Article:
Today I write with a heavy heart. My longtime pet dog and faithful friend “Puki” was killed in an accident.

She was my sweet and loyal companion for 14 years and for a pug, that’s a long, full life. But Puki was a survivor --- over the years she endured the mange, an eye pulled out of a socket, copperhead bite, heat stroke and getting lost (and found) miles from home... three times.

Like humans, she had her quirks and idiosyncrasies; she coughed, scratched, yawned, gagged, snorted, snored, tooted, sneezed and did not close her mouth when she ate.

Much to my wife Carolyn’s chagrin, Puki once devoured a large gift-wrapped chocolate bar she’d found on the sun room floor that was meant for a friend. Carolyn was definitely not a happy camper. 

However, Puki did not feel guilty one iota. She was a little hyper for a day or two, Puki and Carolyn both, just saying. 

As dog lovers will attest, many times we wish people would be more like our canine friends; innocent, gentle, transparent, loving, quick to forgive and without pretense.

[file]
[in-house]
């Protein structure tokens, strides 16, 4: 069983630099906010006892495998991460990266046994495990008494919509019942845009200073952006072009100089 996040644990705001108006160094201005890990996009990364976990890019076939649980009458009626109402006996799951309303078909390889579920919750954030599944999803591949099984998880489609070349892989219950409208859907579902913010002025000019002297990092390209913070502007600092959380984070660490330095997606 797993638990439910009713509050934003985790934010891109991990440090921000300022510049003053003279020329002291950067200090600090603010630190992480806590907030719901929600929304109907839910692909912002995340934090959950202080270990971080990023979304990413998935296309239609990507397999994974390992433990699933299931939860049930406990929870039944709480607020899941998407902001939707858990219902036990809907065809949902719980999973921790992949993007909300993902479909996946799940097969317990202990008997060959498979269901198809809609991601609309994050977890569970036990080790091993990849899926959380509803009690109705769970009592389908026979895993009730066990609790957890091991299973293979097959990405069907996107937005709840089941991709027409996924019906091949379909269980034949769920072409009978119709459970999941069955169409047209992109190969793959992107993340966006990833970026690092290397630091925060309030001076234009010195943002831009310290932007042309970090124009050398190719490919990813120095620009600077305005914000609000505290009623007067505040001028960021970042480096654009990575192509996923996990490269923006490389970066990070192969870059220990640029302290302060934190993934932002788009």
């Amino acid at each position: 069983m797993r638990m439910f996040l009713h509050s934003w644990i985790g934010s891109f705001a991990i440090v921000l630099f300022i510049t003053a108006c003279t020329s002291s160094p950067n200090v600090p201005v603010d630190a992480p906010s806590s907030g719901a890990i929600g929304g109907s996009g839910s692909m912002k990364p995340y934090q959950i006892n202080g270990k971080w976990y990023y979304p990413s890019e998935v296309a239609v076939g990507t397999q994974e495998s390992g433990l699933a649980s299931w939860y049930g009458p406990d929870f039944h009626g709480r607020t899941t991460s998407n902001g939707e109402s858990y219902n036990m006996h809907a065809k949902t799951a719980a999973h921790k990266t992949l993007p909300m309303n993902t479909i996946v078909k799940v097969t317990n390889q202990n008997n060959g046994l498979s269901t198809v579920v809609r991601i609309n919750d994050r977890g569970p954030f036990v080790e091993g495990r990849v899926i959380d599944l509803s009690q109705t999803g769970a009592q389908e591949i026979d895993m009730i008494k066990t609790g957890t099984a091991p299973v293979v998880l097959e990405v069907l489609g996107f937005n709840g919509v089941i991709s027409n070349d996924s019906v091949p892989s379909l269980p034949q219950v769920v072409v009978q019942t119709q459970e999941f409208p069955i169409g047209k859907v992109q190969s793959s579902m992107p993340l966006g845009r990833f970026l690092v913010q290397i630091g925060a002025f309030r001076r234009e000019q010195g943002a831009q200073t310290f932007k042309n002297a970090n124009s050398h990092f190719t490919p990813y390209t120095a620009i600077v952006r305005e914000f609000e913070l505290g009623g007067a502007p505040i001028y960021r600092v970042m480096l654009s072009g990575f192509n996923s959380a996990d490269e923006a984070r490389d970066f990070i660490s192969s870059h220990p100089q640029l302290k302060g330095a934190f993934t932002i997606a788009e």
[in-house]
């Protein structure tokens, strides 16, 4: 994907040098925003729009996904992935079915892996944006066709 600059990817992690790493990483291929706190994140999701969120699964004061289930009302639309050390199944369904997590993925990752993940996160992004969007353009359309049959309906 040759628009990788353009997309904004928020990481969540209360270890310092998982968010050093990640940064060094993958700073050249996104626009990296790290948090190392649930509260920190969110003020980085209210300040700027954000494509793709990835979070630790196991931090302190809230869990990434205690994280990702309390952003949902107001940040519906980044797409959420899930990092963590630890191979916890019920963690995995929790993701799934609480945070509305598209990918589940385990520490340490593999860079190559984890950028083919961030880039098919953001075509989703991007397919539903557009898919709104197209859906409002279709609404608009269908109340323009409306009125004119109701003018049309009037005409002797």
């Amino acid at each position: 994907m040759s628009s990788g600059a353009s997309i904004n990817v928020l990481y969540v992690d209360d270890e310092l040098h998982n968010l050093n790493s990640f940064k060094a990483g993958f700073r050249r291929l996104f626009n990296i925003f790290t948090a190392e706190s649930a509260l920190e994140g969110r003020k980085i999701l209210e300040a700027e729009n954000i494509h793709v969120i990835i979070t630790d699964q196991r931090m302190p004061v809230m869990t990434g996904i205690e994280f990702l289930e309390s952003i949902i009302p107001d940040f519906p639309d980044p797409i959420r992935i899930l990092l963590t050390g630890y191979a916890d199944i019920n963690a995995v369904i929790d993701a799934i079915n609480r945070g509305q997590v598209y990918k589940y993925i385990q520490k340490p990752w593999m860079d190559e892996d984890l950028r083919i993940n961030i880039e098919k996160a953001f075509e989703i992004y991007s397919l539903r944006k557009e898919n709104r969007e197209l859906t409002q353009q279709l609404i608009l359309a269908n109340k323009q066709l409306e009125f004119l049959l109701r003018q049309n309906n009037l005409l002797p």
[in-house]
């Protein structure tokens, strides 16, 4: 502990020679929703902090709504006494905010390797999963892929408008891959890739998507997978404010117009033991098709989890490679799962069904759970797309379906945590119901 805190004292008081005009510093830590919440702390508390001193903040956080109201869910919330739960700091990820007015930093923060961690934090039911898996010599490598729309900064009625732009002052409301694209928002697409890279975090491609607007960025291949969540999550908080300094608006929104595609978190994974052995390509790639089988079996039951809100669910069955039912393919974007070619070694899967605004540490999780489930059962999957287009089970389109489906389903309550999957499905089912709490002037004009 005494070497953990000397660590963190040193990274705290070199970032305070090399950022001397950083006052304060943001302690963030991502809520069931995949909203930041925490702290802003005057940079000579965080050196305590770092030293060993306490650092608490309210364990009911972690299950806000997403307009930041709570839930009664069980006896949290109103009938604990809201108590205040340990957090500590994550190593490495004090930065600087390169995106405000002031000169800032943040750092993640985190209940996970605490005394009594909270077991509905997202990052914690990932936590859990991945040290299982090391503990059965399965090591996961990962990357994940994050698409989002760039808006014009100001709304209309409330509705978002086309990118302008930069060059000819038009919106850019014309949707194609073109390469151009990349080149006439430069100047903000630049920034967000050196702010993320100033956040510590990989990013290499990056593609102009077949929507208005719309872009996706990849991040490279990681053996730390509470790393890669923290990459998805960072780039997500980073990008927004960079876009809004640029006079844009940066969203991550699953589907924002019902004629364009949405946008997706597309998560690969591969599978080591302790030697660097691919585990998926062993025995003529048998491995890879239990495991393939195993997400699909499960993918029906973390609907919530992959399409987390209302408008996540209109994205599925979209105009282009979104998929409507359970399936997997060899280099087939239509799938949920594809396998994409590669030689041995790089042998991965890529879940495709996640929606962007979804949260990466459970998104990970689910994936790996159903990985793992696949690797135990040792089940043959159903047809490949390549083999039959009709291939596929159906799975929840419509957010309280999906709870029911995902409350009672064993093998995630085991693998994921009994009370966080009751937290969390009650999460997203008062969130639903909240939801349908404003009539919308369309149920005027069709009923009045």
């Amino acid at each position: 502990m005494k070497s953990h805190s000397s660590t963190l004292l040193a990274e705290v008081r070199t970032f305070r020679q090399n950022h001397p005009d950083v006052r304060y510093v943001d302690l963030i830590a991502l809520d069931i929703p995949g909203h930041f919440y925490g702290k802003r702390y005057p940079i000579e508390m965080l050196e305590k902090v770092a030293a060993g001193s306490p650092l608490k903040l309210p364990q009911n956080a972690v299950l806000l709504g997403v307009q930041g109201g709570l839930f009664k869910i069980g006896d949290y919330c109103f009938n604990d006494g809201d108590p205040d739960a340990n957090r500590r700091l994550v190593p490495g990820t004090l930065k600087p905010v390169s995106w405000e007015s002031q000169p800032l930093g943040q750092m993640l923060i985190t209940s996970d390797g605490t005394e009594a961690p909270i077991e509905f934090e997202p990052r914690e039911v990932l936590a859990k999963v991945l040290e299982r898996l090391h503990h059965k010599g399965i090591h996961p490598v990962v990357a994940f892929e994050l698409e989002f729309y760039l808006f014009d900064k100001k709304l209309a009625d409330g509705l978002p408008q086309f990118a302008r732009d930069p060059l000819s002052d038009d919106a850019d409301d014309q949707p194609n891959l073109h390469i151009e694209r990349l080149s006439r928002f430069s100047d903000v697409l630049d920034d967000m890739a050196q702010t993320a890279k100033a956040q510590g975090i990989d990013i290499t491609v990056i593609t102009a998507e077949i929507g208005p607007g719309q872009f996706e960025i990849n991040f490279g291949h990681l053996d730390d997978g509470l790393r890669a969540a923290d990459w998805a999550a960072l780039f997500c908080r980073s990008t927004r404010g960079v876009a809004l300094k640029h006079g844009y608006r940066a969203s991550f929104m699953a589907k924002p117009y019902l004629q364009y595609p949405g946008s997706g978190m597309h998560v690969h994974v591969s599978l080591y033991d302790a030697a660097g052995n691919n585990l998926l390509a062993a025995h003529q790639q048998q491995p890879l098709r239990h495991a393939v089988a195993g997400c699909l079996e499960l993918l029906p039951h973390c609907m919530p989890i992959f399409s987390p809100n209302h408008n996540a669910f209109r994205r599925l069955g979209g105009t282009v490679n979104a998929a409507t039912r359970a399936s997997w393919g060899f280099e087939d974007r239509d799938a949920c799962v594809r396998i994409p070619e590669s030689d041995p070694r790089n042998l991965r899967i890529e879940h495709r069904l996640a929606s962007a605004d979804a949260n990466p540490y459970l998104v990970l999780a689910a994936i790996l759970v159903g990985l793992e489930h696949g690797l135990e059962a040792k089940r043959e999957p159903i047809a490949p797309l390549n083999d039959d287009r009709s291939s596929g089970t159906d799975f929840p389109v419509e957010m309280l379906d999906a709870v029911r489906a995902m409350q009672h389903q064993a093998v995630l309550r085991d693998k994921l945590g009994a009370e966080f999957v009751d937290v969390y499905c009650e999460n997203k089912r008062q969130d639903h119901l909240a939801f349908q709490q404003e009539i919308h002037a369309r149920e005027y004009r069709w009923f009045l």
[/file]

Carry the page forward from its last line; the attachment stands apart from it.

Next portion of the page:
In all her years Puki never bit or snapped at anyone (even a child who might have innocently pulled her tail). She patiently sat at my feet some 12 years ago and listened to my first meager attempts at learning how to “sing” and play a song on guitar. 

Being off-key and out of tune mattered not to her. She acknowledged my efforts with devoted attention and doggie kisses. What a friend!

Occasionally I’d give her a chewy treat after dinner and jokingly speak to her with:  “Now close your mouth when you eat. No smacking!” She’d just unabashedly smack away anyway.

I think Puki and I both enjoyed those light-hearted irritants to lift the mood of the moment. She brought laughs, smiles and a sense of optimism to all who knew her. I think of my dad who passed away almost 11 years ago and how Puki was such sweet therapy to him the last few years of his life. She was a link to my past and that’s why it hurts so deeply to have her taken so quickly and unexpectedly. 

To know her was to love her.  

I’d like to thank doctors Gary and Paul Crabtree (and wonderful staff at Squaw Valley Veterinary) for their personal tender care of Puki over the years. And to Puki’s pals --- Susan and Ken, Chandler, Elena and the girls, Bennie, Weldon, and Michael and the many others --- thank you, too, for enjoying our fun little dog with us, and sharing in our grief. You understand and that helps.   

Charlie Norman has lived in Somervell County since 1994. He and his wife have two adult children, who graduated from Glen Rose schools. You can contact him at